Just south from Sadr, the center star of the cross, one can find another open cluster called M29. This cluster is more compact than M39 and only contains about eight bright stars. The four brightest stars of this group form a square. The cluster can be found using binoculars, but a low-power telescope will enhance the view.
Head farther down the Milky Way from Sadr and you’ll come to Albireo at the base of the cross. Albireo means “beak,” and represents the beak of our swan. This gem is one of the finest double stars in the sky. It seems double star observers have always tried to outdo one another when describing the often contrasting colors of the star system pairs they were observing. For instance, the components of Albireo were described as topaz yellow and sapphire blue. Well, I call them the Cub Scout stars, blue and gold. The scouts who visit us at Seagrave Observatory certainly like that description.
Continuing our journey south we come to the constellation of Scutum and a star cloud of the same name. In a dark sky, your eye will see a much greater expanse of milky haze. This eastern band is one of the brightest in the Milky Way because there is no intervening dust and gas to block our view of the stars. Astronomer E.E. Barnard (1857-1923) wrote, “the stars pile up in great cumulus masses like summer clouds.” A prominent open cluster, M11, also known as the Wild Duck Nebula, can be found here.
As we continue our journey down the Milky Way we encounter star rich regions of our galaxy. We can observe many open clusters of stars, like M21, M23 and M25 in Sagittarius. While in one mythological tale this star pattern represents an archer, today Sagittarius is more recognizable as a teapot. In fact, with the handle to the east and the spout to the west, the Milky Way appears to be steam pouring forth from it. Along the way we encounter the Eagle Nebula (M17) in Serpens Cauda, and intriguing nebulae with names like Trifid (M20) and Lagoon (M8) in Sagittarius.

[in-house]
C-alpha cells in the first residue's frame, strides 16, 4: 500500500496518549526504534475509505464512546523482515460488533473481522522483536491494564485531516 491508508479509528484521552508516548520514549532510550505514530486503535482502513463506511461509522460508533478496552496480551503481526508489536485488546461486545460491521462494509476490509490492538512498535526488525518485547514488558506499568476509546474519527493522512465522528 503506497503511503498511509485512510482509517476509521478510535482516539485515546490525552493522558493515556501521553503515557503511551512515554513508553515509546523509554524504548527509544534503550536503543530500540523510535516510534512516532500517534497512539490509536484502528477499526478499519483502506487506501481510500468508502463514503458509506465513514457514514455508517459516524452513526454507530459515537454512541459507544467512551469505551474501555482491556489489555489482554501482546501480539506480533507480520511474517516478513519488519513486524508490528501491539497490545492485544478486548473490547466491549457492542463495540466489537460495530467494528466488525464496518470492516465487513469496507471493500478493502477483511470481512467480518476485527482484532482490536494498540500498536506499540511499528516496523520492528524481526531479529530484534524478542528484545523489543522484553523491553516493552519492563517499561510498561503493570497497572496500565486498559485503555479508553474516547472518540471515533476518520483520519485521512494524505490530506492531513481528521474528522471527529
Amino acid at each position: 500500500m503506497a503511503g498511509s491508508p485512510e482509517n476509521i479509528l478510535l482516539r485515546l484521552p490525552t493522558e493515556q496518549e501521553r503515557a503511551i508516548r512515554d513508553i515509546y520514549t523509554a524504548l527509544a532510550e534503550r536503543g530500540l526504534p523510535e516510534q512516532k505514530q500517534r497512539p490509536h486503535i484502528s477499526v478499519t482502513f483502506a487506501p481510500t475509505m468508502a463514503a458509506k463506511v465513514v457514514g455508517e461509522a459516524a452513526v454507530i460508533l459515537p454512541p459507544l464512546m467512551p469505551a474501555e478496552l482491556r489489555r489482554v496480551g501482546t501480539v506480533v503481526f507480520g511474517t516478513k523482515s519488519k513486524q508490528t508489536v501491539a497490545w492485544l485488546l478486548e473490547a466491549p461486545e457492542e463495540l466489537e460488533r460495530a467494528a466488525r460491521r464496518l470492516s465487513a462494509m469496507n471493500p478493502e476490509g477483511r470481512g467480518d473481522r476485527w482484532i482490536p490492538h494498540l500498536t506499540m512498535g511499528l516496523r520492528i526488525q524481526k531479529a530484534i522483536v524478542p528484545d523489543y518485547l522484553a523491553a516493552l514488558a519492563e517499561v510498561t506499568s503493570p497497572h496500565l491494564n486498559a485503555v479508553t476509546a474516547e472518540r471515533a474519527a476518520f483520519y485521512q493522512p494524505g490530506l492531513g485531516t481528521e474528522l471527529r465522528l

These highlights are just the tip of the proverbial iceberg for celestial sights to observe within our home galaxy. I hope you will take an opportunity to tear yourself away from your television, computer screen and mobile device to spend some quality time gazing at the beauty of the Milky Way.
Dark skies do still prevail at some of the local observatories where you can explore the Milky Way with other sky enthusiasts. Seagrave Memorial Observatory in North Scituate is open every clear Saturday night. Ladd Observatory in Providence will reopen on Tuesday, July 16, providing the sky is clear. Frosty Drew Observatory in Charlestown’s Ninigret Park is open every clear Friday night year-round. Be sure to check all the websites for the schedules and opening times before visiting these facilities.
Keep your eyes to the skies.
David A. Huestis